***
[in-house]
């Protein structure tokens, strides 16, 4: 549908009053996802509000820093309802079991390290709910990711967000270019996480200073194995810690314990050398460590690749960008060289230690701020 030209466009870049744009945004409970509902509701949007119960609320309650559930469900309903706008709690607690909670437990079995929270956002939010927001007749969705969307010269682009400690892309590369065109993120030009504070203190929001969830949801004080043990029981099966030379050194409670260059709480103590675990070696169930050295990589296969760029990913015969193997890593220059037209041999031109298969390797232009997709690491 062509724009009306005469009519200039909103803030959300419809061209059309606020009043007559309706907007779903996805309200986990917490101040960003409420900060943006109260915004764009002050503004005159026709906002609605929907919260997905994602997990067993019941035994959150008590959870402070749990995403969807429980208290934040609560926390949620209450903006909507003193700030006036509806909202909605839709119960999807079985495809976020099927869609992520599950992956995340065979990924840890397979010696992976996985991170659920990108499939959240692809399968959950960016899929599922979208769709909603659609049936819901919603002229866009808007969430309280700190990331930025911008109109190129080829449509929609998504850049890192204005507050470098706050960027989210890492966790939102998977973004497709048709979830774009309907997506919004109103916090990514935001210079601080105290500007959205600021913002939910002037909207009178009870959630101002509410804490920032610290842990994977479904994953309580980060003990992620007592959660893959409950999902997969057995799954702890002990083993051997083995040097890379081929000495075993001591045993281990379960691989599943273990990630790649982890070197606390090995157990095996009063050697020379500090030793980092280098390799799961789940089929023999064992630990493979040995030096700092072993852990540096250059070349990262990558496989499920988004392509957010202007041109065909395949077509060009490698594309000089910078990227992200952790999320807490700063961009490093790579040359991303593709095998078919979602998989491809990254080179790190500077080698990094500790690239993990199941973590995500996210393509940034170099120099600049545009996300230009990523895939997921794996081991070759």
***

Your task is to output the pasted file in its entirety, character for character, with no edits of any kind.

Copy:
[in-house]
């Protein structure tokens, strides 16, 4: 549908009053996802509000820093309802079991390290709910990711967000270019996480200073194995810690314990050398460590690749960008060289230690701020 030209466009870049744009945004409970509902509701949007119960609320309650559930469900309903706008709690607690909670437990079995929270956002939010927001007749969705969307010269682009400690892309590369065109993120030009504070203190929001969830949801004080043990029981099966030379050194409670260059709480103590675990070696169930050295990589296969760029990913015969193997890593220059037209041999031109298969390797232009997709690491 062509724009009306005469009519200039909103803030959300419809061209059309606020009043007559309706907007779903996805309200986990917490101040960003409420900060943006109260915004764009002050503004005159026709906002609605929907919260997905994602997990067993019941035994959150008590959870402070749990995403969807429980208290934040609560926390949620209450903006909507003193700030006036509806909202909605839709119960999807079985495809976020099927869609992520599950992956995340065979990924840890397979010696992976996985991170659920990108499939959240692809399968959950960016899929599922979208769709909603659609049936819901919603002229866009808007969430309280700190990331930025911008109109190129080829449509929609998504850049890192204005507050470098706050960027989210890492966790939102998977973004497709048709979830774009309907997506919004109103916090990514935001210079601080105290500007959205600021913002939910002037909207009178009870959630101002509410804490920032610290842990994977479904994953309580980060003990992620007592959660893959409950999902997969057995799954702890002990083993051997083995040097890379081929000495075993001591045993281990379960691989599943273990990630790649982890070197606390090995157990095996009063050697020379500090030793980092280098390799799961789940089929023999064992630990493979040995030096700092072993852990540096250059070349990262990558496989499920988004392509957010202007041109065909395949077509060009490698594309000089910078990227992200952790999320807490700063961009490093790579040359991303593709095998078919979602998989491809990254080179790190500077080698990094500790690239993990199941973590995500996210393509940034170099120099600049545009996300230009990523895939997921794996081991070759």